“Recalificar” as it is said here.

      By the way, the fact that germany managed to avoid this kind of real estate bubbles is the reason why they are still an industrial powerhouse.

  12. RBHoughton

    My interest is history. I imagine that its less the avoidance of tax and more the avoidance of identification that attracts the rich and famous to Cayman, Bermuda, Singapore and others that provide avoidance services.

    When lurking in the forest of rules and regulations awaiting prey, the canny financier can adopt a multitude of identities to perplex and baffle his victim until the options have been bought, the other shareholders brought around, the share price affected and only then does the prey realise he is on the menu. It is the reason highwaymen and bank robbers wear masks but we fragrant chaps in Armani suits don’t catch our lunch in such a violent and offensive way.

    It seems to be the reason national governments cannot avoid the attentions of vulture funds – those people simply incorporate a new mask and no-one knows who they are.

    I believe the nominee company frolic was invented by a British Minister at the request of the shipping industry back in 1860s when Britain carried the world’s international trade and its shipowners were being pursued, their ships arrested in foreign jurisdictions, for cargo claims they preferred to avoid. By disconnecting ship from famous owners they mitigated and sometimes avoided their liability to customers.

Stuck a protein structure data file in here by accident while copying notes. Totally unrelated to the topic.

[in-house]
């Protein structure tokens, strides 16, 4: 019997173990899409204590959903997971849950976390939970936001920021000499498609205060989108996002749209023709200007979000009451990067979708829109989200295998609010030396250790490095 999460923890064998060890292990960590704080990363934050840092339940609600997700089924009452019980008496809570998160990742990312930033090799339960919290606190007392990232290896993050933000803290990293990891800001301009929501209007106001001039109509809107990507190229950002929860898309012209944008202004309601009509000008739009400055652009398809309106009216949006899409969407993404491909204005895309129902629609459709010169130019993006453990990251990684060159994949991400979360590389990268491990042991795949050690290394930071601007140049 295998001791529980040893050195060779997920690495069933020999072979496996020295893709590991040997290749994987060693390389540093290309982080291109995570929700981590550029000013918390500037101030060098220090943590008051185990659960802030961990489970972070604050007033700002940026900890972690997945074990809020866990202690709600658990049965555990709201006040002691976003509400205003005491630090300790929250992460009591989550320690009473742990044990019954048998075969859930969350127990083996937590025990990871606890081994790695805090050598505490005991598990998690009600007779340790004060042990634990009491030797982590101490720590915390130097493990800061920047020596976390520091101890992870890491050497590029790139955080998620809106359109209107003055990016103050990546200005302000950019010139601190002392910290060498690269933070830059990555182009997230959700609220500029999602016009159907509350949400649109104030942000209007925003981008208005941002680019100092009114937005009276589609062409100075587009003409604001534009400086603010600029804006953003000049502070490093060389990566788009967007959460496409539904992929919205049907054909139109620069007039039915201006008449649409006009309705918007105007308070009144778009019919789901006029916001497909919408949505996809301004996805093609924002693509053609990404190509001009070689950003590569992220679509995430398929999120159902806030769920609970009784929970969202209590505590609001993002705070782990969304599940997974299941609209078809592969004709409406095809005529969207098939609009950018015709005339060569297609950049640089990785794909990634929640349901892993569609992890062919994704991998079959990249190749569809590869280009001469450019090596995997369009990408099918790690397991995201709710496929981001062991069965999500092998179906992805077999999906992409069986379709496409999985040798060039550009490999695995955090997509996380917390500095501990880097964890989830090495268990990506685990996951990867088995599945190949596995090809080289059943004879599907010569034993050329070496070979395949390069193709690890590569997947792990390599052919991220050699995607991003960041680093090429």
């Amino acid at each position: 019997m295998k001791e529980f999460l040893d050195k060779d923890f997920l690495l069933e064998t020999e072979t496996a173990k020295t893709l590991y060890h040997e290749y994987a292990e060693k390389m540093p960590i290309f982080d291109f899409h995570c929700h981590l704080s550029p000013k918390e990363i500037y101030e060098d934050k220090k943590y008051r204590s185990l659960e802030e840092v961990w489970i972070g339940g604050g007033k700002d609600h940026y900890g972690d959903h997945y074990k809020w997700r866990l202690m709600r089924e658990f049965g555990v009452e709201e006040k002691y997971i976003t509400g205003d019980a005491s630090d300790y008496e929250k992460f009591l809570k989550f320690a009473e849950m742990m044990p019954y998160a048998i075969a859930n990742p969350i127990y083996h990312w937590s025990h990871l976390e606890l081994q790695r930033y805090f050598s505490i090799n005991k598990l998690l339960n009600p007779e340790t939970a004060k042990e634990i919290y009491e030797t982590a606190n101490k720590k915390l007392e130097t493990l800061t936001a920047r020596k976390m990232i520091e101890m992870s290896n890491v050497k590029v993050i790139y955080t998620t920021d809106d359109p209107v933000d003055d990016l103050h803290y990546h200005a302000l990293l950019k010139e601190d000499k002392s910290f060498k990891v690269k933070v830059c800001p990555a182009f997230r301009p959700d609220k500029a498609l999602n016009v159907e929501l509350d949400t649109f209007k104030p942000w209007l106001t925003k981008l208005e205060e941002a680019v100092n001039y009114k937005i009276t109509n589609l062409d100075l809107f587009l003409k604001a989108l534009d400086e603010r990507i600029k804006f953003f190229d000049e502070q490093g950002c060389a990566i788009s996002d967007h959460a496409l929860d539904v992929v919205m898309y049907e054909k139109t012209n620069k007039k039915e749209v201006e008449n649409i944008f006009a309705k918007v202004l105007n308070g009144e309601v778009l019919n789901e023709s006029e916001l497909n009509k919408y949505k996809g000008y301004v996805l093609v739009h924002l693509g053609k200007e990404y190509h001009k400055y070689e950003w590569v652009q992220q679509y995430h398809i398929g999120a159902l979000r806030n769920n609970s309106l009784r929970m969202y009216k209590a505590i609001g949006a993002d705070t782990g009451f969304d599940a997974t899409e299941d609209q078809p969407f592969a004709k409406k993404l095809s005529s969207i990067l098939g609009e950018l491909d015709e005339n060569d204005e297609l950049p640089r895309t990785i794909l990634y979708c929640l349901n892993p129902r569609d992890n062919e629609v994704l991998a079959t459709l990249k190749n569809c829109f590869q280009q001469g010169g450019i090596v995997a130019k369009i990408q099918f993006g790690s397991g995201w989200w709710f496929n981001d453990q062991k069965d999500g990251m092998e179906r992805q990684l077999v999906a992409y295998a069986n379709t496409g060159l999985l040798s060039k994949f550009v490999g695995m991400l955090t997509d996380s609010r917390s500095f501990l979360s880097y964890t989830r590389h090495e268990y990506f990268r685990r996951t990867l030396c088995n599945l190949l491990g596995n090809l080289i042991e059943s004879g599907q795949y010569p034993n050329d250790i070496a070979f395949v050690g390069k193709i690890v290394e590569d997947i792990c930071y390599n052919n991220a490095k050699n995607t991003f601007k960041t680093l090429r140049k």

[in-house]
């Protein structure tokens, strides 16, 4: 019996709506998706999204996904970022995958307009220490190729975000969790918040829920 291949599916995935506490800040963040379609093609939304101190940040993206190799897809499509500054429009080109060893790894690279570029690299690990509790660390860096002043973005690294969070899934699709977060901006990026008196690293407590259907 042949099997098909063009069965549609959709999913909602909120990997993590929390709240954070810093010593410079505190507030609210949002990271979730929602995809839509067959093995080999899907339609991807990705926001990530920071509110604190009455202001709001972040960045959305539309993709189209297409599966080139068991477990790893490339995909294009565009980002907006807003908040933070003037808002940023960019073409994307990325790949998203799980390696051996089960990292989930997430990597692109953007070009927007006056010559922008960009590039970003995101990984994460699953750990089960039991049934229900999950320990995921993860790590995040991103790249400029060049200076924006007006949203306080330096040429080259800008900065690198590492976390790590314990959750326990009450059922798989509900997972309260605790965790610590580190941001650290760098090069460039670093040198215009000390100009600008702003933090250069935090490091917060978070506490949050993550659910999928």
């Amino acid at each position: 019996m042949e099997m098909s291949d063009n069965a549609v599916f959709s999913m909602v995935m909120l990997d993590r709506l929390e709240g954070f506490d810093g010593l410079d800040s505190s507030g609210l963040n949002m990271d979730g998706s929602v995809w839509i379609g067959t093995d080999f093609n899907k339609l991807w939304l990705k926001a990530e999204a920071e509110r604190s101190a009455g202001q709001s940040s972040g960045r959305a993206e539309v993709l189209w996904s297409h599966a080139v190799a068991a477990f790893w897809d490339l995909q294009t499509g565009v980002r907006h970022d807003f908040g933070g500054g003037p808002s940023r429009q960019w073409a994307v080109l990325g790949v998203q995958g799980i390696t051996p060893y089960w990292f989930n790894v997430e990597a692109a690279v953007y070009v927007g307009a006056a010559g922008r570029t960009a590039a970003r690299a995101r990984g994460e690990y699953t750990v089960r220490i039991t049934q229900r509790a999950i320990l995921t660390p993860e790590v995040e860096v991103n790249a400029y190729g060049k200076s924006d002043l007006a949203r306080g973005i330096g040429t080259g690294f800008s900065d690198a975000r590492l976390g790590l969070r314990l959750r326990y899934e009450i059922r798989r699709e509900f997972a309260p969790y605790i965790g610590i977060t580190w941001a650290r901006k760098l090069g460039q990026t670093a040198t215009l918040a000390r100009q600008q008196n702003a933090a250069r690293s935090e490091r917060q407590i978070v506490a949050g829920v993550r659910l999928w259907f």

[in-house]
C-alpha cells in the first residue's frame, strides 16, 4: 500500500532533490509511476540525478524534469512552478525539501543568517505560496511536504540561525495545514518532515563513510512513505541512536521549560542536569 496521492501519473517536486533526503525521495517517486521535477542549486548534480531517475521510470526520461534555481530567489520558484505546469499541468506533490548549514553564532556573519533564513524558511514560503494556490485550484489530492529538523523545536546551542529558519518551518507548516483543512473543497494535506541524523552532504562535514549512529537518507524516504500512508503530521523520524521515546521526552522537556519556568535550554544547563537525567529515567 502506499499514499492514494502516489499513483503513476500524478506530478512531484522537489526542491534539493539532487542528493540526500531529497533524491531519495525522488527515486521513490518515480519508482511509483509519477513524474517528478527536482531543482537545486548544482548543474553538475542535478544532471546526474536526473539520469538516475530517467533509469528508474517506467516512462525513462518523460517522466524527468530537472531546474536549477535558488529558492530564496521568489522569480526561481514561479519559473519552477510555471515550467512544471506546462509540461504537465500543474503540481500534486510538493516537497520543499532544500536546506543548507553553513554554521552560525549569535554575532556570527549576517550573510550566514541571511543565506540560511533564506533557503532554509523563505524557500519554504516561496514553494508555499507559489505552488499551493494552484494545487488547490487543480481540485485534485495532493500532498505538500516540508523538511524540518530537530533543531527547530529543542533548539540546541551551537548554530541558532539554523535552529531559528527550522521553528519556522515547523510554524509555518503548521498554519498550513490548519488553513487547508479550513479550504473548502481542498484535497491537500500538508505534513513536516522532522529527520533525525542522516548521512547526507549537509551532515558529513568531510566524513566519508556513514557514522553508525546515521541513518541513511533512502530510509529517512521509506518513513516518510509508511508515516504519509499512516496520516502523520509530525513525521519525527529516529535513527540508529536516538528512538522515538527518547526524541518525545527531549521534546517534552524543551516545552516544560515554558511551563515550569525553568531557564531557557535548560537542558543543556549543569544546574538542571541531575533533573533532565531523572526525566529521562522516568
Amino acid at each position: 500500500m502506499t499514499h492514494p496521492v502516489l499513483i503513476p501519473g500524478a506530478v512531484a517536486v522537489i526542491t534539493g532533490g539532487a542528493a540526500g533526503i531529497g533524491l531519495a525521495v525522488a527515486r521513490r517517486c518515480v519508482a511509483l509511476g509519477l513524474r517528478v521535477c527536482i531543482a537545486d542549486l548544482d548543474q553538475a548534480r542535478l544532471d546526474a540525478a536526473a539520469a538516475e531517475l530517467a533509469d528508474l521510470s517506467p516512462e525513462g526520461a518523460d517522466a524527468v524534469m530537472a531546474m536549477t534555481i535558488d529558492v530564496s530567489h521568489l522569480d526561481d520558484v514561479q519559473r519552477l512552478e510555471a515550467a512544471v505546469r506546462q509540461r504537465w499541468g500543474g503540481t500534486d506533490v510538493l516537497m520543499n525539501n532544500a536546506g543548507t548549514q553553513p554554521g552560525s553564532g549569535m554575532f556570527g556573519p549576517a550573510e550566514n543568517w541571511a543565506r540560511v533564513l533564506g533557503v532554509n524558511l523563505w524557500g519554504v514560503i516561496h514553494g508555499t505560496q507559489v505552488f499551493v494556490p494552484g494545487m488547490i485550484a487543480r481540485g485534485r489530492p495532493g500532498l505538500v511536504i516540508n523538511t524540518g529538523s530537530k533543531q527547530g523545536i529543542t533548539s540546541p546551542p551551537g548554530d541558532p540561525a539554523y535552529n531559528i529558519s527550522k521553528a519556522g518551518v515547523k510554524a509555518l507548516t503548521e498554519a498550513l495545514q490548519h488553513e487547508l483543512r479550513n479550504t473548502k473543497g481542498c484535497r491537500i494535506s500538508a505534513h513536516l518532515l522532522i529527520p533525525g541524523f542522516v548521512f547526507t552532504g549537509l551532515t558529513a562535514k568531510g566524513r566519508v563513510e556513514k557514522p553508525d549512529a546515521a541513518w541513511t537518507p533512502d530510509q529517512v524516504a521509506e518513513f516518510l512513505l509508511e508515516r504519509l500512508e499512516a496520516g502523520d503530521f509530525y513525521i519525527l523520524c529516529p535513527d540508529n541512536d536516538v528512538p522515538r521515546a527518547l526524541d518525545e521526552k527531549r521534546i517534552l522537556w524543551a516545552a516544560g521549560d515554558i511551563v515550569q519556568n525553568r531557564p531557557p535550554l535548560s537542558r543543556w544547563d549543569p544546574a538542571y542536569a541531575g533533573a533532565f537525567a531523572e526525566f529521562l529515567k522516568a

Amusingly the City of London did not recognise the value of this concession which parliament had voluntarily provided without quid pro quo and it was not until the next century that a Mr Solomons litigated in the High Court for an interpretation of the new clause.

    Then the avoidance of liability really took off so its been actively if quietly pursued for a century. I guess it has only become more popular now the availability of paper money has become so accessible. The banks hardly know what to do with it but there’s always some wide boy with a plan.